Crius Essay

737 words - 3 pages

Crius Greek Mythology Crius was the Titan god of the constellations and one of the extraordinary number of gods and goddesses worshipped by the Ancient Greeks. The Titans were the descendants of the first gods or divinities, called the primordial or primeval gods, who were born out of Chaos. The first 12 Titans,that included Crius were a race of powerful, giant gods from the union of the primordial deities Gaia and Uranus. The consort of Crius was Eurybia, daughter of Gaia and Pontus. His children were Astraeus, Pallas and Perses. The legend and myth about Crius, the god of the constellations, and the Titans has been passed down through the ages and plays an important role in the history of the Ancient World of Greece and the study of the Greek classics. Crius was the Titan god of heavenly constellations and was also known as Pillar of the southpole. Crius, which means "Ram", was often referred as the starting season of the Greek year, because his constellation was called Aries which nowadays means the start of spring. Together with his other three brothers Coeus, Hyperion and Iapetus, they presided as the Pillars of holding Heaven and Earth apart. He was one of six sons of Uranus and Gaea and is mentioned by Apollodorus as one of the five brothers, all but Oceanus, who participated in rebellion against Uranus and later attacked him. When they overcame him, the four brothers probably held him down, while Cronus castrated him. According to Pausanias, Crius was the father of Python, a dragon slain by Apollo, and was also closely related with the island of Euboea. The author even names two rivers after the titan. In the time of war, he was mentioned siding with the Titans against the younger Olympian gods. After the war, where the titans had lost, Crius was along his brothers and many relatives imprisoned in Tartarus beneath the underworld. Although there is no clear statement made, he was supposed to be condemned to eternal punishment. However, according to Aeschylus` lost play, he was later released by Zeus from Tartarus with the rest of the titans. The youngest Titan was Kronos, who castrated his...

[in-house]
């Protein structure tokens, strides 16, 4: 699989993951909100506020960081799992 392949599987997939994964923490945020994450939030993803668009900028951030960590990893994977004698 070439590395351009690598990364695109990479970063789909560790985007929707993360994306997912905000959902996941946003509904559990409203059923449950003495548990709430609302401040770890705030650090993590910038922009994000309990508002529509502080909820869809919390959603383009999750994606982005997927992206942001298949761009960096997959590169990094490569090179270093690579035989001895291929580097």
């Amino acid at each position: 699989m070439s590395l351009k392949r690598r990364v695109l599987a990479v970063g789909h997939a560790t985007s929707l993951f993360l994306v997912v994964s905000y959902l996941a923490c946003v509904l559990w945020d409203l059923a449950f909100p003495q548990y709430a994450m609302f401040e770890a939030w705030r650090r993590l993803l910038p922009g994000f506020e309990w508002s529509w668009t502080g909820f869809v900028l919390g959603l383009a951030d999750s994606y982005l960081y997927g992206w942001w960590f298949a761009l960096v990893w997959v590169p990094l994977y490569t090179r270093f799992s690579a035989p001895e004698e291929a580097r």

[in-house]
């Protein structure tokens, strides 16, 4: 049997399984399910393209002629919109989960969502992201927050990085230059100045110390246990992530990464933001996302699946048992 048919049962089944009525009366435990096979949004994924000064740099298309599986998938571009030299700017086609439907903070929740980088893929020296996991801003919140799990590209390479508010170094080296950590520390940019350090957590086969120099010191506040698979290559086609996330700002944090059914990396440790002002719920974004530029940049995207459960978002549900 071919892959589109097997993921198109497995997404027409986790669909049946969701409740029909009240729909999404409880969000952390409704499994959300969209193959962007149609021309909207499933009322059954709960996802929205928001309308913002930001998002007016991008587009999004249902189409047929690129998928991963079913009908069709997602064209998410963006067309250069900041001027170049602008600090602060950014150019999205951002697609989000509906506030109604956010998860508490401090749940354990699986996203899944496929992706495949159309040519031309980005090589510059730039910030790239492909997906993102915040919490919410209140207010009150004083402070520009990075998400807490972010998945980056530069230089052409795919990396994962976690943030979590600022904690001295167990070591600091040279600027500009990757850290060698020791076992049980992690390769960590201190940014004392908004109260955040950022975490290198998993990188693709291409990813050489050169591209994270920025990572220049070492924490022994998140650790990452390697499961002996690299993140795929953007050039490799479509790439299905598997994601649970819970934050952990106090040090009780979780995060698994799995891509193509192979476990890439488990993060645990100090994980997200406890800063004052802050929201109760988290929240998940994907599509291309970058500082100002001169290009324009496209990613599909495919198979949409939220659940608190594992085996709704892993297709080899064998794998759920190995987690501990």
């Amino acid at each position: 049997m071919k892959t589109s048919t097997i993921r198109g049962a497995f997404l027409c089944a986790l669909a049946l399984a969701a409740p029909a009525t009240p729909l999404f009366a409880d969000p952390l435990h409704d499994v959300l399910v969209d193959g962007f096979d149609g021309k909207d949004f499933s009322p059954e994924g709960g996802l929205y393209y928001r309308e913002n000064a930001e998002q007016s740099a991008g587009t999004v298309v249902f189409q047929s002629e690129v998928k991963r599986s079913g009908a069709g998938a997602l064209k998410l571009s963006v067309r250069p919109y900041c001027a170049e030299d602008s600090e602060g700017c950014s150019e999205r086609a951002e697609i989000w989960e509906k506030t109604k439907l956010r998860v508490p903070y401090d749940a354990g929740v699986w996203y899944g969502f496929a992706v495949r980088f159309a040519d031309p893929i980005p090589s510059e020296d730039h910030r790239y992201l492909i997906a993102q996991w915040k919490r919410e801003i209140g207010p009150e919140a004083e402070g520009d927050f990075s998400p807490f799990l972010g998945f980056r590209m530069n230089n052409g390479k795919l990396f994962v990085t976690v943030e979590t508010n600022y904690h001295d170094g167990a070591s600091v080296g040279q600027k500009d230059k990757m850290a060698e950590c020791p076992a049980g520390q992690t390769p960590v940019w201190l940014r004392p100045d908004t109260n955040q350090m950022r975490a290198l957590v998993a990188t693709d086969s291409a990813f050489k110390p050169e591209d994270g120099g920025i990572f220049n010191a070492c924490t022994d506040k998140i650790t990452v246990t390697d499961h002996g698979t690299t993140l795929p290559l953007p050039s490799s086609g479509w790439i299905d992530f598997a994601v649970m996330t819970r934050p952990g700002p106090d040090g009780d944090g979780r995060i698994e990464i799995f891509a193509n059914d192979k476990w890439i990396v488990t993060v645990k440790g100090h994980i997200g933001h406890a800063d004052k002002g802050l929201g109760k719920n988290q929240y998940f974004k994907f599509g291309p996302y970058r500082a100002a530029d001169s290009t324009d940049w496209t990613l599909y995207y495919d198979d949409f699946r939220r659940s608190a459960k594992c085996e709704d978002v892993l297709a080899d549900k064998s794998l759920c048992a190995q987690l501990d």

Find Another Essay On Crius

Reality and Illusion in Shakespeare's Hamlet - Reality, Appearance and Deception

896 words - 4 pages Reality and Illusion in Hamlet   Shakespeare’s play, Hamlet, begins with the appearance of a ghost, an apparition, possibly a hallucination. Thus, from the beginning, Shakespeare presents the air of uncertainty, of the unnatural, which drives the action of the play and develops in the protagonist as a struggle to clarify what only seems to be absolute and what is actually reality. Hamlet's mind, therefore, becomes the central force of the

Sub-plots in Hamlet Essay

1118 words - 4 pages Sub-plots in Hamlet   There are many things that critics say make Hamlet a "Great Work," one of which is the way that Shakespeare masterfully incorporates so many sub-plots into the story, and ties them all into the main plot of Hamlet’s revenge of his father’s murder. By the end of Act I, not only is the main plot identified, but many other sub-plots are introduced. Among the sub-plots are trust in the Ghost of King Hamlet, Fortinbras, and

Hamlet as Victim and Hero

1301 words - 5 pages Hamlet as Victim and Hero      Hamlet, Prince of Denmark, a Shakespearean tragedy, tells the story of Prince Hamlet, who gained the knowledge of a terrible incident that his kingdom had suffered. Claudius, the king of Denmark and Hamlet's uncle, had killed his own brother, the king, who was also the father of Hamlet, and married his brother's widow. Hamlet suffered these traumas to a severe degree, and his only relief was to defeat his

Essay on Light and Dark in Antigone

1188 words - 5 pages Use of Light and Dark in Antigone   The "Golden Age" of Greece is noted for its many contributions to the creative world, especially in its development of the play. These performances strived to emphasize Greek morals, and were produced principally for this purpose. Antigone, by Sophocles, is typical. The moral focused on in Antigone is the conflict between physis (nature) and nomos (law), with physis ultimately presiding over nomos

charant Creon as the Main Character of Antigone

1231 words - 5 pages Creon as the Main Character of Antigone   Throughout the Greek play Antigone by Sophocles, there exists a dispute as to who should receive the designation of main character. Antigone, the daughter of the cursed King Oedipus, as well as Creon, stately king of Thebes, both appear as the key figures in this historic play. I believe that Creon, king of Thebes, should be considered the main character in this work of Greek theater. Three

Free Macbeth Essays: Sleep and Sleeplessness